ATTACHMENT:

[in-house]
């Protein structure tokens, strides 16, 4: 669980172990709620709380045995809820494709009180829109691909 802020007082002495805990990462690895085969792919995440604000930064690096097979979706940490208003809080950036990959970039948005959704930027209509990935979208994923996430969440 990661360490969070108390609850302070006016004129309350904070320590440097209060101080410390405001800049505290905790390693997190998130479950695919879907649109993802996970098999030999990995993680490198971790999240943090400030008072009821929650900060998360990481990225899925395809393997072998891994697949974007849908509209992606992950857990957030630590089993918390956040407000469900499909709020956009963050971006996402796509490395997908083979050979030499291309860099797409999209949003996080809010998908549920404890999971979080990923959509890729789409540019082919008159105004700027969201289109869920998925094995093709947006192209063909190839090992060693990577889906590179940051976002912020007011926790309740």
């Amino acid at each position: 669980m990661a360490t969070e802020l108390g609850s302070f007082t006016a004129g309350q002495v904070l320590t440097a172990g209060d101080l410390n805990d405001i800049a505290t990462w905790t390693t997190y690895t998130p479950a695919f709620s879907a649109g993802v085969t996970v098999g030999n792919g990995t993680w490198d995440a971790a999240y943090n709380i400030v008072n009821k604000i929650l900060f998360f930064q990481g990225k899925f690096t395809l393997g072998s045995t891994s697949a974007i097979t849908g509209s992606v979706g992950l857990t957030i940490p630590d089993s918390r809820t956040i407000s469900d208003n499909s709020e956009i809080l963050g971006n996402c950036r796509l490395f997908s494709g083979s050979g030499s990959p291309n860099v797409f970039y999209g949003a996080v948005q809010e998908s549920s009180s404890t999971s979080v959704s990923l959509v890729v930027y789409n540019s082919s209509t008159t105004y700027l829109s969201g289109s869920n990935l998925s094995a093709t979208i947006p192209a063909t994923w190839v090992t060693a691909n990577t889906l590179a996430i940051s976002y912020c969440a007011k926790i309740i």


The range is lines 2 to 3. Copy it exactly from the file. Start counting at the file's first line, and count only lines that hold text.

């Protein structure tokens, strides 16, 4: 669980172990709620709380045995809820494709009180829109691909 802020007082002495805990990462690895085969792919995440604000930064690096097979979706940490208003809080950036990959970039948005959704930027209509990935979208994923996430969440 990661360490969070108390609850302070006016004129309350904070320590440097209060101080410390405001800049505290905790390693997190998130479950695919879907649109993802996970098999030999990995993680490198971790999240943090400030008072009821929650900060998360990481990225899925395809393997072998891994697949974007849908509209992606992950857990957030630590089993918390956040407000469900499909709020956009963050971006996402796509490395997908083979050979030499291309860099797409999209949003996080809010998908549920404890999971979080990923959509890729789409540019082919008159105004700027969201289109869920998925094995093709947006192209063909190839090992060693990577889906590179940051976002912020007011926790309740």
């Amino acid at each position: 669980m990661a360490t969070e802020l108390g609850s302070f007082t006016a004129g309350q002495v904070l320590t440097a172990g209060d101080l410390n805990d405001i800049a505290t990462w905790t390693t997190y690895t998130p479950a695919f709620s879907a649109g993802v085969t996970v098999g030999n792919g990995t993680w490198d995440a971790a999240y943090n709380i400030v008072n009821k604000i929650l900060f998360f930064q990481g990225k899925f690096t395809l393997g072998s045995t891994s697949a974007i097979t849908g509209s992606v979706g992950l857990t957030i940490p630590d089993s918390r809820t956040i407000s469900d208003n499909s709020e956009i809080l963050g971006n996402c950036r796509l490395f997908s494709g083979s050979g030499s990959p291309n860099v797409f970039y999209g949003a996080v948005q809010e998908s549920s009180s404890t999971s979080v959704s990923l959509v890729v930027y789409n540019s082919s209509t008159t105004y700027l829109s969201g289109s869920n990935l998925s094995a093709t979208i947006p192209a063909t994923w190839v090992t060693a691909n990577t889906l590179a996430i940051s976002y912020c969440a007011k926790i309740i």